A Texas Bull Comes Out of the Ground; A Canadian Goose Is Created with 120,000 Pennies… The Art of Burning Man

There are regional groups of Burners around the US and around the world. One year, Burning Man requested that regional groups come up with art projects. Texas produced this magnificent bull.

 

As I’ve noted before, my primary reason for going to Burning Man is the art. The creativity involved goes on and on and can, at times, be mind-boggling. Over the past couple of months, I’ve provided examples, looking first at mutant vehicles and then at large-scale sculptures. Today, I am going to wrap up my posts on sculptures. Next week, I’ll introduce some very unique buildings that seemingly spring up overnight in the Black Rock Desert only to be disassembled or burned down a week later.

The same year that Texas produced the bull, the Northern California regional group produced this lighthouse.

A close up of the stained glass top.

There are dragons at Burning Man! Always. This guy’s tail needed propping up.

I thought this dragon looked friendly…

And this fellow scary. You may remember the quote, “meaner than a junk yard dog.” Well this was a junk yard dragon, made out of 100% pure junk. And check out that shadow!

A closer look at the skin on the dragon’s back. I thought the dog was a fun addition.

Meet Penny, the Canadian Goose. Over 100,000 pennies cover her body.

Is this a small woman or a big chair? It is definitely an Alice in Wonderland kind of thing. (Photo by Horse Bone Tribe member Don Green.)

“I shot an arrow into the air. It fell to earth I know not where.” –Longfellow

I really liked this illusion of cubes climbing into the sky. (Photo by Don Green.)

Tom Lovering caught this beautiful photo of a lotus with the sun behind it.

Large letter messages such as DREAM can be found at Burning Man almost every year.

This sculpture served as a gateway between the Center Camp Cafe and the Playa. A large dust storm stretches across the Playa and will soon invade Black Rock City, possibly causing a white out.

One expects to find ocean creatures scattered around Burning Man. A fence surrounding this octopus included hand cranks you could turn to move the tentacles. Much Burning Man art is designed to be interactive.

It isn’t unusual to find art that focuses on the Man, such as these hands…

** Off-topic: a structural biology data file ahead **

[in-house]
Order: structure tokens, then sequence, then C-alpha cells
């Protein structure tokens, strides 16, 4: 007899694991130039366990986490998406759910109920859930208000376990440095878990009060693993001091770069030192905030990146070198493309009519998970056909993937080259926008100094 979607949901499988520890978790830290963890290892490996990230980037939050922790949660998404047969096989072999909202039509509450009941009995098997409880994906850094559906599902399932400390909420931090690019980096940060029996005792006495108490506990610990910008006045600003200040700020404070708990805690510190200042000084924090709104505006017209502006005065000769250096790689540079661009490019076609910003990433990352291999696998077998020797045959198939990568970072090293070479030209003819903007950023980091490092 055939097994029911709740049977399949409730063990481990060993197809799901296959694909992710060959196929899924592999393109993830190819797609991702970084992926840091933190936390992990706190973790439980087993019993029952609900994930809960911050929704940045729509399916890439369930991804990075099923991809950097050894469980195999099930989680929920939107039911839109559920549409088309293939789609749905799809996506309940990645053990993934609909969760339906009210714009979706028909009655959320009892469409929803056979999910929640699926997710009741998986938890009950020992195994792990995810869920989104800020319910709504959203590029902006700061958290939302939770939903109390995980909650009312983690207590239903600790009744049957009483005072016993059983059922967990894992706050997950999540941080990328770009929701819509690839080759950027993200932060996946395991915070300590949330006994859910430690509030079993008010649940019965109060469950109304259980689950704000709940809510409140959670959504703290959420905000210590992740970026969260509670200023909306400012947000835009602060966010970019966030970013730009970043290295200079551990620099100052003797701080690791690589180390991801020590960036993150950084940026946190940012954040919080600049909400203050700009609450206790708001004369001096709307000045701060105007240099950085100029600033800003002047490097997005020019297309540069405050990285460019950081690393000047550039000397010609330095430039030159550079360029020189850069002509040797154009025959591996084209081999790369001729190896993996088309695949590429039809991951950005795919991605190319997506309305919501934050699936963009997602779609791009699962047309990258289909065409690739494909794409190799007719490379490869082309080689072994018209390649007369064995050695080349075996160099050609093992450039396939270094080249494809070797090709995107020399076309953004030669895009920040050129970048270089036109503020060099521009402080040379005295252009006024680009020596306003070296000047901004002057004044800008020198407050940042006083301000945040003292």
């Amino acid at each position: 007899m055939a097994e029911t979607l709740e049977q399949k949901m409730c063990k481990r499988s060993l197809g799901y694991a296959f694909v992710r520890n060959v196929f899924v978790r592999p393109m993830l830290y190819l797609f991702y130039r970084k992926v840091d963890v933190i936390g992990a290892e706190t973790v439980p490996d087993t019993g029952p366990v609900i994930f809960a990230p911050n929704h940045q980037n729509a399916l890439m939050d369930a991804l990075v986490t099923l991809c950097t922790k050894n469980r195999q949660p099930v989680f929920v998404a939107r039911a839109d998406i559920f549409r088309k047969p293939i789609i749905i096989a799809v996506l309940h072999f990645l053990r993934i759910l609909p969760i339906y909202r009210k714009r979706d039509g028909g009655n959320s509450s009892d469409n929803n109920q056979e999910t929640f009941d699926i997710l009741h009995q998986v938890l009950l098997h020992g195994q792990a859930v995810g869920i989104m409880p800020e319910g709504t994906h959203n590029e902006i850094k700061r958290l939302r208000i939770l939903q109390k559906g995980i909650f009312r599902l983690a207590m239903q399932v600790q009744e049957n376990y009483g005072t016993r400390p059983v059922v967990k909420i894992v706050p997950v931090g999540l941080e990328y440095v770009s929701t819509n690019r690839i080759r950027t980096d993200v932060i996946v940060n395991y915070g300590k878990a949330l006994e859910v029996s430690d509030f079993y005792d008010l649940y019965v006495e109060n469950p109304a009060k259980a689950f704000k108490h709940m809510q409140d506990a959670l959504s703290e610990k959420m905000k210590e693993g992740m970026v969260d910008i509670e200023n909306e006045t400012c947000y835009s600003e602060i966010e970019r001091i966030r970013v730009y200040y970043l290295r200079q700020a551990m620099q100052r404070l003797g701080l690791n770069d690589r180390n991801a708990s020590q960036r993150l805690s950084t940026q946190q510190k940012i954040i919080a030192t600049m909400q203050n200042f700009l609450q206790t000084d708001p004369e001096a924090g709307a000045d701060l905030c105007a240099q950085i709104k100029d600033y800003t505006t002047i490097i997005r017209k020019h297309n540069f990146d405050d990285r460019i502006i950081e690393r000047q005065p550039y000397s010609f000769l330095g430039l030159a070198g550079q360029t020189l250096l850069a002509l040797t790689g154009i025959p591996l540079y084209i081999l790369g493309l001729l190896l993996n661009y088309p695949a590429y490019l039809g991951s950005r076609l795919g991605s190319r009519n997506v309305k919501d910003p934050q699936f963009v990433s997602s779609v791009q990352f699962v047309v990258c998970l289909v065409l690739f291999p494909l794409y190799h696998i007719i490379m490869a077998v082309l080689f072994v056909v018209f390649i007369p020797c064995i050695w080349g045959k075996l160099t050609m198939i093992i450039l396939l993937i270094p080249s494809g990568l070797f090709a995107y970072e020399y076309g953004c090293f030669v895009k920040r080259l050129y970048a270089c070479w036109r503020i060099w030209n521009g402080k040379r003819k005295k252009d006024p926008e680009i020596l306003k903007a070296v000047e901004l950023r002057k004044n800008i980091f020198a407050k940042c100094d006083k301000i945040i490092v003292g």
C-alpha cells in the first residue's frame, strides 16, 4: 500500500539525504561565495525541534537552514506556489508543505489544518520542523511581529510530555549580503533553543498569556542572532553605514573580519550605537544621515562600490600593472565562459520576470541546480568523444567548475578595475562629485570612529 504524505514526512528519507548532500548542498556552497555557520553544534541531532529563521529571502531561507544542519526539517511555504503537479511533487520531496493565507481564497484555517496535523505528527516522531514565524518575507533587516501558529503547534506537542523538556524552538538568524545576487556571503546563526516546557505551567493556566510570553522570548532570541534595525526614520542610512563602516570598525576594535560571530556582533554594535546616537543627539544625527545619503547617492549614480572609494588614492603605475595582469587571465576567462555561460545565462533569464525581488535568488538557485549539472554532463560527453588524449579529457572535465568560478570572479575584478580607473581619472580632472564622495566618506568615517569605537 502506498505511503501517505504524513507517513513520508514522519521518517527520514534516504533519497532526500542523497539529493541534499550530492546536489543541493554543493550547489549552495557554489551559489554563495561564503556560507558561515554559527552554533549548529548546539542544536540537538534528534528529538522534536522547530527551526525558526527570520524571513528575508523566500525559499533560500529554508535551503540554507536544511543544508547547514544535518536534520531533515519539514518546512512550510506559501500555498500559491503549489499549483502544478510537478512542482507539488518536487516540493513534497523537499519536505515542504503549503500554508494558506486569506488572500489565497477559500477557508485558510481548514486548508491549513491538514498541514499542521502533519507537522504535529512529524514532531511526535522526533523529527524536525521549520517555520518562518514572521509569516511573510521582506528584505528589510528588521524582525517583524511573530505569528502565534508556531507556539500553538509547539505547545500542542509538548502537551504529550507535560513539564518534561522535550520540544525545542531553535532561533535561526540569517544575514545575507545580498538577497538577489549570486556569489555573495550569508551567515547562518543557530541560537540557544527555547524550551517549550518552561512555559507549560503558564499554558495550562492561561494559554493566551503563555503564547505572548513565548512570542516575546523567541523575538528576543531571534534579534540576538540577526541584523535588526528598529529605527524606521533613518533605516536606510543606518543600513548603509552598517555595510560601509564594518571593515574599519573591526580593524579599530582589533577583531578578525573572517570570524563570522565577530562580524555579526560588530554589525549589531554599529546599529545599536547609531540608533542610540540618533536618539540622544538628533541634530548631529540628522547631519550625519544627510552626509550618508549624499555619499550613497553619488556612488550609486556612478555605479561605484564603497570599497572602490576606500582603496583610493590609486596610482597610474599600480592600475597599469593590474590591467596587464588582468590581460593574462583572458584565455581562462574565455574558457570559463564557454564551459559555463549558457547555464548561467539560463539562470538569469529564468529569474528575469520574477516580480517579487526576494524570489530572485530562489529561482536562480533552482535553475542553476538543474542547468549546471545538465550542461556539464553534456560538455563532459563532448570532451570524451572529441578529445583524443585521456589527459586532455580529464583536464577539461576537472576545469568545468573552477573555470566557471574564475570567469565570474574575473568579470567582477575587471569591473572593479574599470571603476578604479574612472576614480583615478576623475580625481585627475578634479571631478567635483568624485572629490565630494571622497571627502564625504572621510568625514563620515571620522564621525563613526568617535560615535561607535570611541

And these circles.

A side view of the circles provided a different perspective.

I’ve always liked the grace of this simple sculpture.

The same sculpture from the back. Check out the stick sculpture under the wing.

A closer look. Imagine putting this together.

This prehistoric bird is another example of interactive art. Peggy climbed into its chest and worked pedals that made the wings flap. Slowly.

A large butterfly encouraged climbing!

This wood carving made me think I had arrived at Easter Island. I decided it would look good in black and white.

Lets get down and boogie!

A gypsy wagon is pulled by a rather unique horse.

I’ll close today with these colorful geometric structures.

NEXT BLOGS:

Monday: Bandon… I’ll continue my series on the beautiful Oregon coast.

Wednesday: The interview with Bone. You won’t want to miss it!

Friday: The buildings of Burning Man, including some stunning temples.

The World’s Largest Cockroach… Burning Man 2013

Burners blithely ignore the fact that they are about to be attacked by the world's largest cockroach. (Photo by Peggy Mekemson)

Burners blithely ignore the fact that they are about to be attacked by the world’s largest cockroach. (Photo by Peggy Mekemson)

They grow things big in Texas. Just ask a Texan. But I never thought that the folks from the Lone Star State would fess-up to having the world’s largest cockroaches. Apparently they live in Houston. Regional Burners from the area brought a replica of one to Burning Man. Eventually it was sacrificed to the fire gods, burned up. But, hey, that’s what Burners do, right?